-- absence of an explicit forall).
--
-- For example:
--
-- @
-- type family F a b
-- type instance forall a b c. F [(a, b)] c = a -> b -> c
-- -- all_imp_vars = []
-- type instance F [(a, b)] c = a -> b -> c
-- -- all_imp_vars = [a, b, c]
-- @
; all_imp_vars <- forAllOrNothing (isJust mb_bndrs) $
-- No need to filter out explicit binders (the 'mb_bndrs = Just
-- explicit_bndrs' case) because there must be none if we're going
-- to implicitly bind anything, per the previous comment.
nubL $ pat_kity_vars_with_dups ++ rhs_kvars
; all_imp_var_names <- mapM (newTyVarNameRn mb_cls) all_imp_vars
-- All the free vars of the family patterns
-- with a sensible binding location
......@@ -2096,14 +2114,14 @@ rnConDecl decl@(ConDeclGADT { con_names = names
-- That order governs the order the implicitly-quantified type
-- variable, and hence the order needed for visible type application
-- See #14808.
free_tkvs = extractHsTvBndrs explicit_tkvs $
extractHsTysRdrTyVarsDups (theta ++ arg_tys ++ [res_ty])
; implicit_bndrs <- forAllOrNothing explicit_forall
$ extractHsTvBndrs explicit_tkvs
$ extractHsTysRdrTyVarsDups (theta ++ arg_tys ++ [res_ty])
ctxt = ConDeclCtx new_names
; let ctxt = ConDeclCtx new_names
mb_ctxt = Just (inHsDocContext ctxt)
; traceRn "rnConDecl" (ppr names $$ ppr free_tkvs $$ ppr explicit_forall )
; rnImplicitBndrs (forAllOrNothing explicit_forall free_tkvs) $ \ implicit_tkvs ->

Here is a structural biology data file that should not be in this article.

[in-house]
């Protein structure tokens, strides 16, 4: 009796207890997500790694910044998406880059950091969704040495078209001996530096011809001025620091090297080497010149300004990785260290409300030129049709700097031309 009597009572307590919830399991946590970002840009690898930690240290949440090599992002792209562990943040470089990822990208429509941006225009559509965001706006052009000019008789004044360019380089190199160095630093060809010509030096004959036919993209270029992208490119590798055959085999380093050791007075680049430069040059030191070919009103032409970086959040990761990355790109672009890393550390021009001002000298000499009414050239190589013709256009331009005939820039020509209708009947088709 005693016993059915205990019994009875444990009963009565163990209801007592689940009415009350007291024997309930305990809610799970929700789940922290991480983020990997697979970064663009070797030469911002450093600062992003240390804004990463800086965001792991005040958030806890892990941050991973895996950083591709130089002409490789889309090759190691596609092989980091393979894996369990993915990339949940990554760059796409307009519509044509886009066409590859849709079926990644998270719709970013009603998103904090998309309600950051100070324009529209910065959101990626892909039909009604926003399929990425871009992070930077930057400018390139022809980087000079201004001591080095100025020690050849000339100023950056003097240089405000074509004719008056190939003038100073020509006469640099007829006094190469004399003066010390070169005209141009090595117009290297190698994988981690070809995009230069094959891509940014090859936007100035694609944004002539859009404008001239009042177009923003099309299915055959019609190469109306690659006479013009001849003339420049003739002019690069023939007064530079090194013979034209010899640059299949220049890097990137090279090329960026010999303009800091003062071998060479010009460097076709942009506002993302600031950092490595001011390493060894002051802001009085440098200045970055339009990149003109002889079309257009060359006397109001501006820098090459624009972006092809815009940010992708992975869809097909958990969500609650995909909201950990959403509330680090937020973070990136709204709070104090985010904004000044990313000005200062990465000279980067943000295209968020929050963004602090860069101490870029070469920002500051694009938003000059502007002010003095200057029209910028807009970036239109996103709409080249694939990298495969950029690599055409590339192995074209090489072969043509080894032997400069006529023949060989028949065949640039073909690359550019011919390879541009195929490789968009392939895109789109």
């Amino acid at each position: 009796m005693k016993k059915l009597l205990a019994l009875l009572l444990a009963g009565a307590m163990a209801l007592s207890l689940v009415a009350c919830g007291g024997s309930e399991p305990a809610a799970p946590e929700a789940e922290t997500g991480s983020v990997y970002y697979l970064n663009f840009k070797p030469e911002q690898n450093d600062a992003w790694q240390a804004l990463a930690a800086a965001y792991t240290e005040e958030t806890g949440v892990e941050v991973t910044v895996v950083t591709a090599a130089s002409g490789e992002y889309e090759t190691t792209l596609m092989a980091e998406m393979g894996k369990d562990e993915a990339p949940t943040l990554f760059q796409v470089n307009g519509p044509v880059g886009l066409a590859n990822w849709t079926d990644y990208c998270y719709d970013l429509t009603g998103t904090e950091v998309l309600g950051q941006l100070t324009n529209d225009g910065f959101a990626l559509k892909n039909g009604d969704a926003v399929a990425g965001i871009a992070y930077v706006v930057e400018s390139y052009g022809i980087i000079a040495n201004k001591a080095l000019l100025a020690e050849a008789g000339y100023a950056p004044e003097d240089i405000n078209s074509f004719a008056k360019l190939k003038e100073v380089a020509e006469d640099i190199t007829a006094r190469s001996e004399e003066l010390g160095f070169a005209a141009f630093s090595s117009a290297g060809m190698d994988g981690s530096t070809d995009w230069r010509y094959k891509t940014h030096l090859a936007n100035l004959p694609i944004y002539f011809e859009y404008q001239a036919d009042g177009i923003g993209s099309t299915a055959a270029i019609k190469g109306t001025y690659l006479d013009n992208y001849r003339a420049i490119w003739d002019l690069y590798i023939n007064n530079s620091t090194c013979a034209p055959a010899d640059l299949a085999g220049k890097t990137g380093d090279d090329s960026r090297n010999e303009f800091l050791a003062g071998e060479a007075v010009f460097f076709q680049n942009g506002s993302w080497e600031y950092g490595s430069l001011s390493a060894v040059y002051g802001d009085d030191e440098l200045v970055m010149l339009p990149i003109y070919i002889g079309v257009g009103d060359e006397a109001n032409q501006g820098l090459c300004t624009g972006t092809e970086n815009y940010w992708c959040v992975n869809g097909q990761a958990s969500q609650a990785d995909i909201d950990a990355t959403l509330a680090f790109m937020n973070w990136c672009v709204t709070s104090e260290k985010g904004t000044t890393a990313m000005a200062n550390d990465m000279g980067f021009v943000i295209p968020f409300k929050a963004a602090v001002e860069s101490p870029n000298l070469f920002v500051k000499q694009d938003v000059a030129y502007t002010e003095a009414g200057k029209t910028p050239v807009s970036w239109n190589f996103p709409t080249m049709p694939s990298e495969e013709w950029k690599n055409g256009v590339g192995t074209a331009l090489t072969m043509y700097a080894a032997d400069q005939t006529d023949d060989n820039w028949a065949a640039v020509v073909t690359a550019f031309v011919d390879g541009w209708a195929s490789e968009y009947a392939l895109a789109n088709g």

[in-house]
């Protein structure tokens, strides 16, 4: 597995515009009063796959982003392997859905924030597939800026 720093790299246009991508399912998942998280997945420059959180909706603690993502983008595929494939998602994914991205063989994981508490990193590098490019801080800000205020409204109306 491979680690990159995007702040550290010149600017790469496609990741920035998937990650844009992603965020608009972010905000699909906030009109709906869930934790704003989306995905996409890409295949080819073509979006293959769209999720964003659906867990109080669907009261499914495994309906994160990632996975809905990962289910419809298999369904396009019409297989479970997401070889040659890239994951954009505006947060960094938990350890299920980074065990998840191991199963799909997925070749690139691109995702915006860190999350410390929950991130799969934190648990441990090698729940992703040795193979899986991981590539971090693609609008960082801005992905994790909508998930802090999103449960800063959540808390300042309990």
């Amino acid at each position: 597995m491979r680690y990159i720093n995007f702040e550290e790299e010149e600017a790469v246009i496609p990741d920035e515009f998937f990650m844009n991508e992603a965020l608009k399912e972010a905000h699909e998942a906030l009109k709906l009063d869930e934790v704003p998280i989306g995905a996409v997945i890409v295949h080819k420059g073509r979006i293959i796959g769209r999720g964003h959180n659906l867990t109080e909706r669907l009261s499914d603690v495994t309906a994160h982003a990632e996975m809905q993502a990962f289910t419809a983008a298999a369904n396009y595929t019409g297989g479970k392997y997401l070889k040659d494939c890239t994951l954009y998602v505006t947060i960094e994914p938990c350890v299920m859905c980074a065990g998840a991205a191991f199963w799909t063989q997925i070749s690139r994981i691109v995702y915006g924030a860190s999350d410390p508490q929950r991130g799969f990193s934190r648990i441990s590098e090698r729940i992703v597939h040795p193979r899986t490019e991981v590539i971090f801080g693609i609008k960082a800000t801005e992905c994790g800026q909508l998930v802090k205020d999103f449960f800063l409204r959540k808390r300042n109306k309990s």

; rnImplicitBndrs implicit_bndrs $ \ implicit_tkvs ->
bindLHsTyVarBndrs ctxt mb_ctxt Nothing explicit_tkvs $ \ explicit_tkvs ->
do { (new_cxt, fvs1) <- rnMbContext ctxt mcxt
; (new_args, fvs2) <- rnConDeclDetails (unLoc (head new_names)) ctxt args
......
......@@ -1136,10 +1136,11 @@ Haddock
single: haddock
.. ghc-flag:: -haddock
:shortdesc: Make the parser more strict about Haddock comments.
:shortdesc: With this flag GHC will parse Haddock comments and include them
in the interface file it produces.
:type: dynamic
:reverse: -no-haddock
:category: misc
:category: haddock
By default, GHC ignores Haddock comments (``-- | ...`` and ``-- ^ ...``)
and does not check that they're associated with a valid term, such as a
......
Subproject commit 8fffea5ca319e85e1bc9e7cac39e5a2c8effefcc
Subproject commit 1afc36ecd38c069251a836e1c1c8b3a3043ddc01
{-# LANGUAGE ExplicitForAll #-}
{-# LANGUAGE TypeApplications #-}
{-# LANGUAGE PolyKinds #-}
{-# LANGUAGE TypeFamilies #-}
{-# LANGUAGE DataKinds #-}
module T18145 where
type family A :: k
type instance forall. A = Nothing :: Maybe a -- 'a' should be out of scope
class Foo x where
type B x :: Maybe a
type forall x. B x = Nothing :: Maybe a -- 'a' should be out of scope
instance Foo [x] where
type forall. B [x] = Nothing :: Maybe a -- 'a' should be out of scope
T18145.hs:10:44: error: Not in scope: type variable ‘a’
T18145.hs:14:41: error: Not in scope: type variable ‘a’
T18145.hs:17:41: error: Not in scope: type variable ‘a’
......@@ -153,3 +153,4 @@ test('T16504', normal, compile_fail, [''])
test('T14548', normal, compile_fail, [''])
test('T16610', normal, compile_fail, [''])
test('T17593', normal, compile_fail, [''])
test('T18145', normal, compile_fail, [''])